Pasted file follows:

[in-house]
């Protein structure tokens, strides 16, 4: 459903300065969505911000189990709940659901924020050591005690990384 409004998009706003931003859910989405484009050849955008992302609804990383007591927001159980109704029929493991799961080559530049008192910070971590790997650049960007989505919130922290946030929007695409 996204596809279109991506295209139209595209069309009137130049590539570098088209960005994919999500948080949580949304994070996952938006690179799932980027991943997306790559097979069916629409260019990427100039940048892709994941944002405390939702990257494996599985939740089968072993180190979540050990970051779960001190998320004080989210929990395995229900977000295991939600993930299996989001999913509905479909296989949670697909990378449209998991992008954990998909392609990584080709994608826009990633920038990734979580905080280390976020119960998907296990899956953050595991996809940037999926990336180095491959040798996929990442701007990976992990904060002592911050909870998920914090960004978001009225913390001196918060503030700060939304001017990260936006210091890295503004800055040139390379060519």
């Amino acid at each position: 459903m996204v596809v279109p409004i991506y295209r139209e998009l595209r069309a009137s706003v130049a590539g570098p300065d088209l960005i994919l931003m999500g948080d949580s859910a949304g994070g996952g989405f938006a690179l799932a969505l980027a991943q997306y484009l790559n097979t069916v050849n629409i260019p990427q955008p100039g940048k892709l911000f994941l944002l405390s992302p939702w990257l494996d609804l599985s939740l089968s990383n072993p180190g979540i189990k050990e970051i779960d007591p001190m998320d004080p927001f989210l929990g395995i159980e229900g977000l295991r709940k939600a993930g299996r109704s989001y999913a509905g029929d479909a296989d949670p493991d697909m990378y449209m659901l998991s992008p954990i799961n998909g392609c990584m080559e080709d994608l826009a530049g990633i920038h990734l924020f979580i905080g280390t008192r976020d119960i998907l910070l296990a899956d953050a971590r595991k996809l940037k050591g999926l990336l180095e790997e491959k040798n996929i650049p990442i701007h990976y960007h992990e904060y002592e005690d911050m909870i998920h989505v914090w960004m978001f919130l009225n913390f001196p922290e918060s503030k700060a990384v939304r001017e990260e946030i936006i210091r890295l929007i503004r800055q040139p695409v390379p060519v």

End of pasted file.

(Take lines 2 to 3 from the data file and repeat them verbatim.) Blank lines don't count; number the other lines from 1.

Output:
């Protein structure tokens, strides 16, 4: 459903300065969505911000189990709940659901924020050591005690990384 409004998009706003931003859910989405484009050849955008992302609804990383007591927001159980109704029929493991799961080559530049008192910070971590790997650049960007989505919130922290946030929007695409 996204596809279109991506295209139209595209069309009137130049590539570098088209960005994919999500948080949580949304994070996952938006690179799932980027991943997306790559097979069916629409260019990427100039940048892709994941944002405390939702990257494996599985939740089968072993180190979540050990970051779960001190998320004080989210929990395995229900977000295991939600993930299996989001999913509905479909296989949670697909990378449209998991992008954990998909392609990584080709994608826009990633920038990734979580905080280390976020119960998907296990899956953050595991996809940037999926990336180095491959040798996929990442701007990976992990904060002592911050909870998920914090960004978001009225913390001196918060503030700060939304001017990260936006210091890295503004800055040139390379060519």
């Amino acid at each position: 459903m996204v596809v279109p409004i991506y295209r139209e998009l595209r069309a009137s706003v130049a590539g570098p300065d088209l960005i994919l931003m999500g948080d949580s859910a949304g994070g996952g989405f938006a690179l799932a969505l980027a991943q997306y484009l790559n097979t069916v050849n629409i260019p990427q955008p100039g940048k892709l911000f994941l944002l405390s992302p939702w990257l494996d609804l599985s939740l089968s990383n072993p180190g979540i189990k050990e970051i779960d007591p001190m998320d004080p927001f989210l929990g395995i159980e229900g977000l295991r709940k939600a993930g299996r109704s989001y999913a509905g029929d479909a296989d949670p493991d697909m990378y449209m659901l998991s992008p954990i799961n998909g392609c990584m080559e080709d994608l826009a530049g990633i920038h990734l924020f979580i905080g280390t008192r976020d119960i998907l910070l296990a899956d953050a971590r595991k996809l940037k050591g999926l990336l180095e790997e491959k040798n996929i650049p990442i701007h990976y960007h992990e904060y002592e005690d911050m909870i998920h989505v914090w960004m978001f919130l009225n913390f001196p922290e918060s503030k700060a990384v939304r001017e990260e946030i936006i210091r890295l929007i503004r800055q040139p695409v390379p060519v």